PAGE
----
January 29, 2011 · Filed Under Acquisitions, Anemia, Cancer, Cardiac, dendreon, Diabetes, Heart, Infections, M&A, obesity, R&D, Rumor · 1 Comment 

The game of predicting mergers and acquisitions in the biotech and in pharma sectors is not a new one.  The talk heats up, then it dies down.  A deal comes, followed by another deal, and the activity goes quiet.  This next week is likely to have at least more chatter in the biohealth sector for possible mergers and acquisitions after Barron’s gave a cover story called “The New Doctor in the House: Consolidation.”

Barron’s noted that “as big drug firms buy up smaller, specialty outfits and their most innovative products, better pipelines and sales-force efficiency will boost profits.”  Here is the thing to consider: Barron’s did not really offer anything new or ground-breaking this weekend.  It will have rekindled some hope that M&A is coming in the space.  At issue: pipeline fatigue.  A note we’d throw in as well, dead-dead stocks.  We are going to at least address some of the Barron’s roster, but we want to show you many others which are just as or even more likely acquisition targets.  Some of ours have even been in-play before.

Barron’s threw in Merck & Co. (NYSE: MRK) and Pfizer, Inc. (NYSE: PFE) as the largest of the Big Pharma players and it threw out biohealth names with stock-market values below $10 billion:

  • Alexion Pharmaceuticals, Inc. (NASDAQ: ALXN) with a $7.5 billion value after a hueg run-up;
  • Dendreon Corporation (NASDAQ: DNDN) for Provenge for prostate cancer (and future cancers) with a $5 billion market value today;
  • Human Genome Sciences, Inc. (NASDAQ: HGSI) for its Benlysta in patients with severe active lupus nephritis and CNS lupus and a $4.5 billion market cap;
  • Cephalon, Inc. (NASDAQ: CEPH) is one we have rarely looked as since things quieted down there;
  • United Therapeutics Corporation (NASDAQ: UTHR) for its treat pulmonary arterial hypertension and an almost-$4 billion value;
  • Cadence Pharmaceuticals Inc. (NASDAQ: CADX) was noted for its pain medication without the addiction aspects of morphine and its value is only $369 million;
  • AMAG Pharmaceuticals, Inc. (NASDAQ: AMAG) was called a value stock despite its recent weak sales and despite its cash burn with a $368 million market cap.

Much of the biotech M&A game hinges on Sanofi-Aventis (NYSE: SNY) in its chase to acquire Genzyme Corporation (NASDAQ: GENZ).  The latest talk is that a work-out could come to $80 all-in if certain milestones were achieved but the deal is still south of there officially.  As noted above, we have our own opinions on which biotech companies and drug companies could find their way into the hands of a larger acquirer.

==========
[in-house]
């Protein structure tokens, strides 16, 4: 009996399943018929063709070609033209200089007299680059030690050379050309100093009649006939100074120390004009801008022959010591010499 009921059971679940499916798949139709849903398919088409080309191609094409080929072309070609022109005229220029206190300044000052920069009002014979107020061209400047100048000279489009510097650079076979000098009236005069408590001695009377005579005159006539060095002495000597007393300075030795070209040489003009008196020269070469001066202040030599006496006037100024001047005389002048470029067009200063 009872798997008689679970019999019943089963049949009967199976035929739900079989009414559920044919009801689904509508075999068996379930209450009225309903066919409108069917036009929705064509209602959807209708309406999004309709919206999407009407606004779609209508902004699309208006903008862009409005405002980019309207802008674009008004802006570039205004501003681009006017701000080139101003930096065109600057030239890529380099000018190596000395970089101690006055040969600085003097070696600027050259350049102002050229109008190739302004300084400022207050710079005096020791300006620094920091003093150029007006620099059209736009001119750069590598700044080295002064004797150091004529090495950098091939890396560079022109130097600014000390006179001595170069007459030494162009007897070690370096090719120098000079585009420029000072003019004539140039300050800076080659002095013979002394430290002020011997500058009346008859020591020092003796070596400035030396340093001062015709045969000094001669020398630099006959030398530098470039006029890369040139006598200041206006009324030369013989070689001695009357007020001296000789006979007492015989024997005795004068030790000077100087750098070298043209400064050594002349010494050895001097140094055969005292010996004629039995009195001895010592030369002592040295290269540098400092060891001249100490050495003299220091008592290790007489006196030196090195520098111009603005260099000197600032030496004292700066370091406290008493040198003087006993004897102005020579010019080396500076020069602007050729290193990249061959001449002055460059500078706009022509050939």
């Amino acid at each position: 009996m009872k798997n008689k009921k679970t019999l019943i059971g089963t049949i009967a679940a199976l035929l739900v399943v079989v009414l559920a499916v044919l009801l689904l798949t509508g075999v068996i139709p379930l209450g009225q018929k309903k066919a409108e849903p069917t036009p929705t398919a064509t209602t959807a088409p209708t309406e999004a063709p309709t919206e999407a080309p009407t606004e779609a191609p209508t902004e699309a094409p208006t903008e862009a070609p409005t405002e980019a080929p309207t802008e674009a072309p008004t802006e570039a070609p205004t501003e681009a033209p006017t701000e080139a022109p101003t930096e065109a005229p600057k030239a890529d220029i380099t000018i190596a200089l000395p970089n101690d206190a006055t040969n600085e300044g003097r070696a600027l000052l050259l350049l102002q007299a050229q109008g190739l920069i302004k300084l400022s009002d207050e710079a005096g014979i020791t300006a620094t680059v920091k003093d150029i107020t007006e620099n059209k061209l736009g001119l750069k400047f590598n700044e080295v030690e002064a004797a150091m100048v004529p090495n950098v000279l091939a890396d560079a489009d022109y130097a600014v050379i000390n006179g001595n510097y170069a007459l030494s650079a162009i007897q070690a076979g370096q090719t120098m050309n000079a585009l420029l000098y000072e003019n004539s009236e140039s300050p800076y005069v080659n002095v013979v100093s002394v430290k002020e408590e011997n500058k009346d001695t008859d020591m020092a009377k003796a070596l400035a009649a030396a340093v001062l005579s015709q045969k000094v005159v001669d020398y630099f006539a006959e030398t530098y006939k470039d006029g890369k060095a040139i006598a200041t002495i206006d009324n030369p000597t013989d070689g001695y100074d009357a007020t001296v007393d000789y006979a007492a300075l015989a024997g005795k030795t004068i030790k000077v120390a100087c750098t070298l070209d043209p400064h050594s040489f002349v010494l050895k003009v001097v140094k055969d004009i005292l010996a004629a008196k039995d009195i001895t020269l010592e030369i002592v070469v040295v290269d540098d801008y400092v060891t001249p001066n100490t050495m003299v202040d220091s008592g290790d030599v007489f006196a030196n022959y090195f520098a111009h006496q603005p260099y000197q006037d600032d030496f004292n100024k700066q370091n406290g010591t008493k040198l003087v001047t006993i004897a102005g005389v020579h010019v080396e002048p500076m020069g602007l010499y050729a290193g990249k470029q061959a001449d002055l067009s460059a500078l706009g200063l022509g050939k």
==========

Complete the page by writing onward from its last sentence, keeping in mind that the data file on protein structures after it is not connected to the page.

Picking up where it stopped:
Amgen Inc. (NASDAQ: AMGN) is likely to continue being an acquirer.  The company recently announced a deal worth potentially $1 billion to acquire privately-held BioVex.  Last year the company said it was aggressively looking for new targets and its $52 billion market cap is the largest of all the independent biotechs in America. The company has more tricks up its sleeve.

Beckman Coulter Inc. (NYSE: BEC) went into play in early December with private equity firms being the likely acquirers of the portfolio of biomedical testing equipment and supplies.  We argued at the time of the premium that it seemed shares fully reflected that value, and shares are actually lower now.

And don’t forget Sangamo Biosciences Inc. (NASDAQ: SGMO), where shares rallied in November on rumors of a potential bid interest from Eli Lilly & Co. (NYSE: LLY).  It had good news on ZFP Therapeutic program to develop SB-509, a zinc finger protein transcriptional activator (ZFP-TF) of the vascular endothelial growth factor (VEGF)-A gene as a treatment for ALS and the news flow has continued to propel shares higher.  It went above $4.50 on the rumors but now shares trade at $7.39.  The market cap is still low here at $334 million.

Allos Therapeutics, Inc. (NASDAQ: ALTH) has been another name floated out there for M&A possibilities, but things are looking less and less bright for the company.  Shares hit a 52-week low just on Friday.

Cubist Pharmaceuticals Inc. (NASDAQ: CBST) has not really gone anywhere as it is deemed a mature company, but it is one we thought for sure that would find its way into being part of a larger company.  Its Cubicin is on the market and it fights severe hospital-induced infections and the market cap is $1.3 billion here.